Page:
This report provides an overview of the Disaster Recovery Reform Act (DRRA), highlights its alignment with the Federal Emergency Management Agency’s (FEMA) strategic goals, and describes FEMA’s efforts to implement the law.
The National Response Framework (NRF) provides foundational emergency management doctrine for how the United States responds to all types of incidents. The NRF is built on scalable, flexible, and adaptable concepts identified in the National Incident Management System to align key roles and responsibilities across the nation.
The Pre-Disaster Recovery Planning Guide for Tribal Governments is designed to prepare tribal governments for recovery efforts from future disasters by engaging with the whole community and planning for recovery activities that are comprehensive and long term. The guide also provides tools for public engagement and for identifying existing recovery resources and outside partnerships that could help tribal governments build resilience.
The Global Preparedness Monitoring Board explores and identifies the most urgent needs and actions required to accelerate preparedness for health emergencies, focusing in particular on biological risks manifesting as epidemics and pandemics. The Board identified seven actions for implementation to prepare for pressing threats.
The U.S. Government Accountability Office (GAO) was asked to review the federal public health and medical services response to Hurricanes Irma and Maria in the U.S. Virgin Islands and Puerto Rico. The report examines the U.S. Department of Health and Human Services’ (HHS) actions and leadership of this response. Following the review, GAO made seven recommendations.
This report highlights recent developments in Additive Manufacturing (AM) relevant to nuclear proliferation and adds analyses of the impact of AM on delivery systems as well as chemical and biological weapons programs. Focusing on AM developments in both North America and Western Europe, this report maps latest AM developments, projects AM development out to 2030, and applies those findings to weapons of mass destruction (WMD) proliferation pathways.
The 2018 National Household Survey measures individuals' attitudes and behaviors toward preparedness and assesses what influences them to prepare for specific hazards. The Federal Emergency Management Agency surveys the American public yearly to assess how the culture of personal disaster preparedness and resilience has changed over time in the United States.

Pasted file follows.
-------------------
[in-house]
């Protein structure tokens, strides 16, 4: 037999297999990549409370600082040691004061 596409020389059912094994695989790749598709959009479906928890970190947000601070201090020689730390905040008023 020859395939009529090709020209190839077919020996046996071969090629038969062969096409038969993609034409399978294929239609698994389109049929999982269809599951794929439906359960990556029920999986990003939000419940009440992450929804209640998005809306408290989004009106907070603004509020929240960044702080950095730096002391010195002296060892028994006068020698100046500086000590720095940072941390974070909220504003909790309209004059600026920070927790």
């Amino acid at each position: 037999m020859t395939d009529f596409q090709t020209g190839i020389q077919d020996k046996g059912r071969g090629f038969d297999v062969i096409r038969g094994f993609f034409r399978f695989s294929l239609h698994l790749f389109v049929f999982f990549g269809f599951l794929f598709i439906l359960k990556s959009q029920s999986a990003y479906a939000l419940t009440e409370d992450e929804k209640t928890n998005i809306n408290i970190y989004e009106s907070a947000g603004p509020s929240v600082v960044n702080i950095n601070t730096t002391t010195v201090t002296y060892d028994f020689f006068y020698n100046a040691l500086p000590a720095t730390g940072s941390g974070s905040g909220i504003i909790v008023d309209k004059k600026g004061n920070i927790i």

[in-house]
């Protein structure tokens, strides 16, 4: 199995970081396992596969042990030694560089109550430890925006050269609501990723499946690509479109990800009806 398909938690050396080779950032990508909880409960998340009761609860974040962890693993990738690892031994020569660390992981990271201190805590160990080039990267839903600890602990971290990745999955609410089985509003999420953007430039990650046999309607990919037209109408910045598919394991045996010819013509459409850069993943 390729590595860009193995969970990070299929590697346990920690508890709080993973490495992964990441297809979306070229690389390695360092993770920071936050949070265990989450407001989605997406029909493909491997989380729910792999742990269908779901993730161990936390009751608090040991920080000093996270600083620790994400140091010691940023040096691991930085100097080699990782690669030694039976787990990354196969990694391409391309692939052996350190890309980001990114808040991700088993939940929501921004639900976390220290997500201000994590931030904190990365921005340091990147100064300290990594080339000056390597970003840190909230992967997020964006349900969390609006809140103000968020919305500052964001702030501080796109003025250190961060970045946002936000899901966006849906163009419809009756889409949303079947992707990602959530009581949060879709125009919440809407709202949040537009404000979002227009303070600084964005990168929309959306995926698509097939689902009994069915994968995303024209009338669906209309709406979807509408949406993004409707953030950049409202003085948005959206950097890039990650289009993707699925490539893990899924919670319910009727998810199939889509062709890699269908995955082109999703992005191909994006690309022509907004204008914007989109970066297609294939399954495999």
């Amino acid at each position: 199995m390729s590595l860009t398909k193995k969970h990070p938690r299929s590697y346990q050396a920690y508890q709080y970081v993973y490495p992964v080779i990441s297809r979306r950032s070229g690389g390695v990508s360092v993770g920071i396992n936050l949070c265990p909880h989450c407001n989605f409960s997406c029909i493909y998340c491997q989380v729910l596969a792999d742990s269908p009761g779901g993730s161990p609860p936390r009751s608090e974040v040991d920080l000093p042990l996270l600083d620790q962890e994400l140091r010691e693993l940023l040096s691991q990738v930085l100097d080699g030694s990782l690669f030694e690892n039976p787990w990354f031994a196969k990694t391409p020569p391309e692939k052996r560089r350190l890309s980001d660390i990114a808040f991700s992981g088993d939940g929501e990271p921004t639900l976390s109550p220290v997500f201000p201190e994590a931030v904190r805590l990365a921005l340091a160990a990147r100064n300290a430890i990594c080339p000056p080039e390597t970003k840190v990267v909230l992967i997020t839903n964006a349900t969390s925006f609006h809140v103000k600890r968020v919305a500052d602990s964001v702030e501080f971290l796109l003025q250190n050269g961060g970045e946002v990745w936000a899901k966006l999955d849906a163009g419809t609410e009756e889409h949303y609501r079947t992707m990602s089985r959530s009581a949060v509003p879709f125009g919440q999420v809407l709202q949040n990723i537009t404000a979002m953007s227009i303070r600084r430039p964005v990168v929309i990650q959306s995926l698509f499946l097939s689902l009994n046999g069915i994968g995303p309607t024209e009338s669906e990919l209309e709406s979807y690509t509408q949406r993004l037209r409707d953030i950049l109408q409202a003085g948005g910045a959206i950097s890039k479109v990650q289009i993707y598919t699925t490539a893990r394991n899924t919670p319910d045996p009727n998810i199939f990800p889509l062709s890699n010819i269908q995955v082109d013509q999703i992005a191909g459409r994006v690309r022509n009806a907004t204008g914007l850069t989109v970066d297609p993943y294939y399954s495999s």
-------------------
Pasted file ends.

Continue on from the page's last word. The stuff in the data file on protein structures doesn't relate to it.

This bulletin focuses on the experiences of individuals with serious mental illness (SMI) before, during, and after disasters. Research focused on individuals with schizophrenia, bipolar disorder, major depression, and post-traumatic stress disorder (PTSD), and on individuals with SMI as defined in part through functional limitations.
Meeting their constitutional duties to provide for the common defense, the U.S. Congress and the Administration established the Cybersecurity and Infrastructure Security Agency (CISA) to lead the national effort to protect our critical infrastructure. This document is the keystone of this new agency.
Evacuation and shelter-in-place protective actions are prompted by a variety of threats and hazards. Incident-specific circumstances drive the relevant protective actions based on a community’s demographics, infrastructure, resources, authorities, and decision-making process. Determining that an evacuation needs to take place is not an all-or-nothing approach. Lessons learned from disasters, such as hurricanes Katrina, Harvey, Irma, and Maria, highlight the value of enacting a zone-phased approach to evacuation and shelter-in-place, enabling jurisdictions to move as few people as necessary. Sheltering-in-place populations that are not directly in harm’s way, rather than having them evacuate, helps jurisdictions reduce costs, resource requirements, and the negative impacts of evacuations, while promoting improved response and quicker re-entry and recovery.